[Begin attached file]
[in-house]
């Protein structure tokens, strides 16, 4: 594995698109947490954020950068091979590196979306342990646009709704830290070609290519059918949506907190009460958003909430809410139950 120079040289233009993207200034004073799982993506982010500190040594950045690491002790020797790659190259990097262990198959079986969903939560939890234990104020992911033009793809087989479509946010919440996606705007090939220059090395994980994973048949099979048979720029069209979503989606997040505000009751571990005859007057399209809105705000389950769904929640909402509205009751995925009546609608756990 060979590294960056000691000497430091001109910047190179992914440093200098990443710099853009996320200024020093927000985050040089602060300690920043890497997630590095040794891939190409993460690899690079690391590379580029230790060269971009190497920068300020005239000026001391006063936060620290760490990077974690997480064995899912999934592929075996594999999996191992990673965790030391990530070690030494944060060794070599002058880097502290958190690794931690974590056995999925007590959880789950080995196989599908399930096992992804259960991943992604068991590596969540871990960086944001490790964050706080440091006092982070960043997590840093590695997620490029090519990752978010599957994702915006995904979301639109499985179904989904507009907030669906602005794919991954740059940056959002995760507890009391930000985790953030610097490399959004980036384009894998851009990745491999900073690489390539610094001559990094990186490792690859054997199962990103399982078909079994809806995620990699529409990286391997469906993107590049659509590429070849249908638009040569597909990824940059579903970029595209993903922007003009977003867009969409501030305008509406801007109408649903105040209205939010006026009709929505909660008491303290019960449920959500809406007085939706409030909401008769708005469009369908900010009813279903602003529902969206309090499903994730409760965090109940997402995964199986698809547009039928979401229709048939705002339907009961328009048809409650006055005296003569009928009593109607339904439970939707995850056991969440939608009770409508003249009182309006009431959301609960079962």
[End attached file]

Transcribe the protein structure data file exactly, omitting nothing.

[in-house]
């Protein structure tokens, strides 16, 4: 594995698109947490954020950068091979590196979306342990646009709704830290070609290519059918949506907190009460958003909430809410139950 120079040289233009993207200034004073799982993506982010500190040594950045690491002790020797790659190259990097262990198959079986969903939560939890234990104020992911033009793809087989479509946010919440996606705007090939220059090395994980994973048949099979048979720029069209979503989606997040505000009751571990005859007057399209809105705000389950769904929640909402509205009751995925009546609608756990 060979590294960056000691000497430091001109910047190179992914440093200098990443710099853009996320200024020093927000985050040089602060300690920043890497997630590095040794891939190409993460690899690079690391590379580029230790060269971009190497920068300020005239000026001391006063936060620290760490990077974690997480064995899912999934592929075996594999999996191992990673965790030391990530070690030494944060060794070599002058880097502290958190690794931690974590056995999925007590959880789950080995196989599908399930096992992804259960991943992604068991590596969540871990960086944001490790964050706080440091006092982070960043997590840093590695997620490029090519990752978010599957994702915006995904979301639109499985179904989904507009907030669906602005794919991954740059940056959002995760507890009391930000985790953030610097490399959004980036384009894998851009990745491999900073690489390539610094001559990094990186490792690859054997199962990103399982078909079994809806995620990699529409990286391997469906993107590049659509590429070849249908638009040569597909990824940059579903970029595209993903922007003009977003867009969409501030305008509406801007109408649903105040209205939010006026009709929505909660008491303290019960449920959500809406007085939706409030909401008769708005469009369908900010009813279903602003529902969206309090499903994730409760965090109940997402995964199986698809547009039928979401229709048939705002339907009961328009048809409650006055005296003569009928009593109607339904439970939707995850056991969440939608009770409508003249009182309006009431959301609960079962």